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Key Issues and Texts: Race, racism, and anti-racism in Latin America

Seminar 1: Researching race and racisms: an introduction (Sarah Abel) 

This session provides an introduction to critical studies of race and racism in Latin America. We will examine the different ways in which race and racism have been defined globally, and consider the specificities of how race has been constructed in Latin American societies, revolving particularly around concepts of “blood purity” and “colour”. We will also discuss the role of scientists and elites in shaping public discourses around race, racism and antiracism, and the question of whether – and to what extent – researchers can aim to study these phenomena objectively.

Key issues

  • Definitions of race and racism
  • Researcher positionality
  • Objectivity/subjectivity in science

Required reading:

  • Twine, France Winddance. “Racial Ideologies and Racial Methodologies.” In Racing Research, Researching Race. Methodological Dilemmas in Critical Race Studies, edited by France Winddance Twine and Jonathan W. Warren, 1–34. New York and London: New York University Press, 2000.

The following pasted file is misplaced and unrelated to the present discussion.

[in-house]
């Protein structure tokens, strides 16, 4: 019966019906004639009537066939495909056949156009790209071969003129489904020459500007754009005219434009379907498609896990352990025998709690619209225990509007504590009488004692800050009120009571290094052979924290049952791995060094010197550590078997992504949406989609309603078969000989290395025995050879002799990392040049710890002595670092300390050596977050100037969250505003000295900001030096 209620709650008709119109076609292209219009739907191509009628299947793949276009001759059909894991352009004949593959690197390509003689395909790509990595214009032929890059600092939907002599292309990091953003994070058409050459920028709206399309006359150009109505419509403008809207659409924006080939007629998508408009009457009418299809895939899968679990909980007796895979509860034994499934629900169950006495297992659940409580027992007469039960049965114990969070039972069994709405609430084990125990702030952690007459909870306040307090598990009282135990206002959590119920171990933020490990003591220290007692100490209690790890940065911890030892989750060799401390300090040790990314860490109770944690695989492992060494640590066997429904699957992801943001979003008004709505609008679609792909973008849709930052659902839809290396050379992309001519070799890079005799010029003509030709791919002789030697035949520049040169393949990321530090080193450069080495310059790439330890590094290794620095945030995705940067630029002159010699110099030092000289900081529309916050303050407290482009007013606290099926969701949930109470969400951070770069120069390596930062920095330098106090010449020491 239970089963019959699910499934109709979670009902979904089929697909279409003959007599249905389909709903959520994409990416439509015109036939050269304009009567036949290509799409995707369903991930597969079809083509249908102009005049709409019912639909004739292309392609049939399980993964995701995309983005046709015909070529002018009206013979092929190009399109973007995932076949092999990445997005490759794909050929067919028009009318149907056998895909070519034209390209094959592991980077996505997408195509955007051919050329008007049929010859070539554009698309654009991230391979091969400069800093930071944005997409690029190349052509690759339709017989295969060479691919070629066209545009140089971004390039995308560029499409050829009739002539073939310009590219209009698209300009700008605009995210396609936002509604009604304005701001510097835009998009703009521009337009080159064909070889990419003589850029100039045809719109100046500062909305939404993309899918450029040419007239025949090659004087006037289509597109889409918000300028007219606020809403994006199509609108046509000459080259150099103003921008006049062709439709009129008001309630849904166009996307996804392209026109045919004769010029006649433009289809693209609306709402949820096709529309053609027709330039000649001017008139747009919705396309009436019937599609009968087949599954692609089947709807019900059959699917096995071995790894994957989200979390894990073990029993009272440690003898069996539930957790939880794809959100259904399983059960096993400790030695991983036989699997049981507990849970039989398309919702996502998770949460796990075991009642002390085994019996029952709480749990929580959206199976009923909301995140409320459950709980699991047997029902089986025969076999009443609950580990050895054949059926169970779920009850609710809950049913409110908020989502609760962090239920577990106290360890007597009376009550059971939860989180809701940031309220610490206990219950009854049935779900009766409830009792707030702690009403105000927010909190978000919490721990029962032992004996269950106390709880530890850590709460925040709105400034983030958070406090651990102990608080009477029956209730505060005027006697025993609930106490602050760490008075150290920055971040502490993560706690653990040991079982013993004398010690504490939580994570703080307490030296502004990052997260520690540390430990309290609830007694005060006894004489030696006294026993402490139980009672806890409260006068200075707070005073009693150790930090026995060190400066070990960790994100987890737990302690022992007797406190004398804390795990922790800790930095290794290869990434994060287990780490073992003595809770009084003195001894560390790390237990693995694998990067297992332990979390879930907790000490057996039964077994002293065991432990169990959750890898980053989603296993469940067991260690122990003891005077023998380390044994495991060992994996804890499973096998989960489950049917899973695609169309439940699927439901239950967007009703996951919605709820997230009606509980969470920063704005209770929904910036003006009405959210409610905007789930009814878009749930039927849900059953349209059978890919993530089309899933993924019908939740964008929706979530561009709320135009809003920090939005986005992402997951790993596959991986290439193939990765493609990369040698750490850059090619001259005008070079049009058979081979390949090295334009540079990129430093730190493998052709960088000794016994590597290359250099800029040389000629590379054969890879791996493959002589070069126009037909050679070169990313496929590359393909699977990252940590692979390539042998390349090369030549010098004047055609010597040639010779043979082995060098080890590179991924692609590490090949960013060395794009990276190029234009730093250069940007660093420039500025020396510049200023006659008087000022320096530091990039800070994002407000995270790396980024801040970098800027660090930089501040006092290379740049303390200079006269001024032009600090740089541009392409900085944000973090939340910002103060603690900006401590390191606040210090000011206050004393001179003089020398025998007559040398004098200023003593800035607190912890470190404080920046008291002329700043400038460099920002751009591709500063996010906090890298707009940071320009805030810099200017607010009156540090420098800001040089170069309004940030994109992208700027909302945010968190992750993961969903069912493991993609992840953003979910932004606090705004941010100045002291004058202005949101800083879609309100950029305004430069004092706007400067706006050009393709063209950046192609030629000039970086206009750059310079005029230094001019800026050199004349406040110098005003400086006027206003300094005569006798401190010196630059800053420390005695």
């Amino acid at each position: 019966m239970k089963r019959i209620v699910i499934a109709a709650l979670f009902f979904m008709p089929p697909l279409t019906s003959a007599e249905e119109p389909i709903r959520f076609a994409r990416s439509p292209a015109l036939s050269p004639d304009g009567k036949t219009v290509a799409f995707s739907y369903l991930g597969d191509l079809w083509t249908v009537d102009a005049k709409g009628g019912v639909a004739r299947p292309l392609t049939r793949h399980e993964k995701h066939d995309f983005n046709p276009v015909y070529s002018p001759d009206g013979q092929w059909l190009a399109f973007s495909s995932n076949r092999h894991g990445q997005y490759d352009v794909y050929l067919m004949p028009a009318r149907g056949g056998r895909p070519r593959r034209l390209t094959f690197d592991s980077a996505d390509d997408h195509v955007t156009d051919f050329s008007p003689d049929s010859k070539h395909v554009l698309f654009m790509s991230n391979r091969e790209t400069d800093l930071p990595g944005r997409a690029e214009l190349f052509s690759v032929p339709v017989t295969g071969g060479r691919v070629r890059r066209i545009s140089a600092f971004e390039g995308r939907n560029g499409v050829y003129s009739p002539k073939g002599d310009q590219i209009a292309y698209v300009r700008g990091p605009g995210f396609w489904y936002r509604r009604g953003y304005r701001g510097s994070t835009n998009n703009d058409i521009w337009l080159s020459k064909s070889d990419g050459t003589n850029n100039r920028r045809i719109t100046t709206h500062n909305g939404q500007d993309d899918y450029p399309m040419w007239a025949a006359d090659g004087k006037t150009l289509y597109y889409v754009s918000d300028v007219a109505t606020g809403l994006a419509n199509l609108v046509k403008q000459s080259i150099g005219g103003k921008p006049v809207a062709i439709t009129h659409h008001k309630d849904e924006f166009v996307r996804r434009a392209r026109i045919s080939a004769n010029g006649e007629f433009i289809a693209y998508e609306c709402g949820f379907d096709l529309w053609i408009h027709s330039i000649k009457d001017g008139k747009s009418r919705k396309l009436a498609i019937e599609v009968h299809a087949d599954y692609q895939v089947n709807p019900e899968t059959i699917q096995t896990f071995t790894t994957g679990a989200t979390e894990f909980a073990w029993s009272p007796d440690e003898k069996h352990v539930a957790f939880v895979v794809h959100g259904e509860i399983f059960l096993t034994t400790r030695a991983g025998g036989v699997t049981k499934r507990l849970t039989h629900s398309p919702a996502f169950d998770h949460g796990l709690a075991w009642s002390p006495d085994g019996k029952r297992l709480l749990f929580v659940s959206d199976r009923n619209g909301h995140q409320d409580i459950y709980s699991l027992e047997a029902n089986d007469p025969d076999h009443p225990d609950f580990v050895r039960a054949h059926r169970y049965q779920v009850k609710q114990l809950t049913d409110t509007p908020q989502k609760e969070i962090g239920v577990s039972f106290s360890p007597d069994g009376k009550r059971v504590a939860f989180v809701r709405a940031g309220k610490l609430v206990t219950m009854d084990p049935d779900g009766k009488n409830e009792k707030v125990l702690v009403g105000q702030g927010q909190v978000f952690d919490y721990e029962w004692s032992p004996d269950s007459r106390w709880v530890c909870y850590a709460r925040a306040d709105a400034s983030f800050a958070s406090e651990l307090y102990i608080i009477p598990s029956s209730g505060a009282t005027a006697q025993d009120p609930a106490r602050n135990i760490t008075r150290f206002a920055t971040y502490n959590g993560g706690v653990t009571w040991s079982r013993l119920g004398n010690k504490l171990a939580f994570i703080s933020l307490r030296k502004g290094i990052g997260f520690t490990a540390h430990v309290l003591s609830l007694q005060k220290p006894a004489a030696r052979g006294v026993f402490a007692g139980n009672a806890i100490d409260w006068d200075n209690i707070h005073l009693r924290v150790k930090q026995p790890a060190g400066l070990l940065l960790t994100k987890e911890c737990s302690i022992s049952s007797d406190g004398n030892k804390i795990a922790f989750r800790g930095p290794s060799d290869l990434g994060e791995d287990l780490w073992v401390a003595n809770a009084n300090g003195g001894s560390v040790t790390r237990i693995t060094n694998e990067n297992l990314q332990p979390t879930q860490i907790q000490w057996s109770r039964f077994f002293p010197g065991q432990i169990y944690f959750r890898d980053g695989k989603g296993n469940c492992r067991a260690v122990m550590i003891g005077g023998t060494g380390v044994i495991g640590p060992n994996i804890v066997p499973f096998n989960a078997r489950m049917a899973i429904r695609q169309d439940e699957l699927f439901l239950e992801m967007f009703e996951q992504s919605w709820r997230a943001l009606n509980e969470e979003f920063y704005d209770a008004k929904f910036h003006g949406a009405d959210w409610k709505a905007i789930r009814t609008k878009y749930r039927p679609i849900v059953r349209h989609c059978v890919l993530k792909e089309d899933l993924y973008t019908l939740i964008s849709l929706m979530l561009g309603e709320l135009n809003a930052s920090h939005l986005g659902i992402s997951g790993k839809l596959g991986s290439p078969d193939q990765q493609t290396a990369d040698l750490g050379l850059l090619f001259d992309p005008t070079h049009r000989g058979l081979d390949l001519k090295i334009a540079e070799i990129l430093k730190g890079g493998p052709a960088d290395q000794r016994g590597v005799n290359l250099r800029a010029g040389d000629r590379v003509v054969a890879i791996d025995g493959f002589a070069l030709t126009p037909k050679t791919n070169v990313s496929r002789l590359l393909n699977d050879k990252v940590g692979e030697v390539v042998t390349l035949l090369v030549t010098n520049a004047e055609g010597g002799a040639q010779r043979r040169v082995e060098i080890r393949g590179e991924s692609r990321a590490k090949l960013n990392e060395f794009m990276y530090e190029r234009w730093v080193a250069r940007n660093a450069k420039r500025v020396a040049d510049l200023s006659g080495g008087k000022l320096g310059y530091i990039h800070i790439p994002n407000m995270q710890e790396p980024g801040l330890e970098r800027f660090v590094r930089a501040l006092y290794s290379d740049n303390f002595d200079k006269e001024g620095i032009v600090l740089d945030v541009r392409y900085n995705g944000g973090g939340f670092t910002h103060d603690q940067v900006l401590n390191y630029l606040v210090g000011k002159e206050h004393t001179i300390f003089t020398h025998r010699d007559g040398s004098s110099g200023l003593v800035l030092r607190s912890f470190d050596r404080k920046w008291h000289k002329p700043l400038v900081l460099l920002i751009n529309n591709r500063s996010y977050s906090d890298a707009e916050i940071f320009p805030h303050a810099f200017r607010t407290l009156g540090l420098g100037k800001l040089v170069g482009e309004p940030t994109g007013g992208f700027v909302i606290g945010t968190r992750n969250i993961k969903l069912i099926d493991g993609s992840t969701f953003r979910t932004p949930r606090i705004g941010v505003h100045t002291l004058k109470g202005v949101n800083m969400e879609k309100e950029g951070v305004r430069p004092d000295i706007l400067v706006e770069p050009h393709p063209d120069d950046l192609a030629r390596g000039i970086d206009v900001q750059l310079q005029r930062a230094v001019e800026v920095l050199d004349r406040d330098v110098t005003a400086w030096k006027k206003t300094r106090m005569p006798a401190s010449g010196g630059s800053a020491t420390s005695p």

• UNESCO. Four Statements on the Race Question. Paris: UNESCO, 1969.
  • Wade, Peter. “Race in Latin America.” In A Companion to Latin American Anthropology, edited by Deborah Poole, 177–92. London: Blackwell, 2008.

Bibliography

 

Seminar 2: Seeing race from an intersectional perspective: articulations with gender, class and sexuality in Latin America (Aiko Ikemura Amaral)

This session takes an intersectional approach to exploring racialised social hierarchies and everyday experiences in Latin America. As a concept, intersectionality highlights how race can only be understood through and in relation to other dimensions of exclusion or ‘vectors of power’ such as gender, sexuality, class, origins, citizenship status etc. As an analytical lens, intersectionality allows us to observe how inequalities, practices, spaces and everyday lives are built on the multiple articulations between these dimensions. In Latin America, superposing forms of domination – colonialism, patriarchy, neoliberalism – have created variegated experiences of exclusion and privilege at the intersections, as well as new identities and potentials for struggle. In this session, we invite students to look at different case studies in order to discuss different articulations between race, sex, class and gender across the region.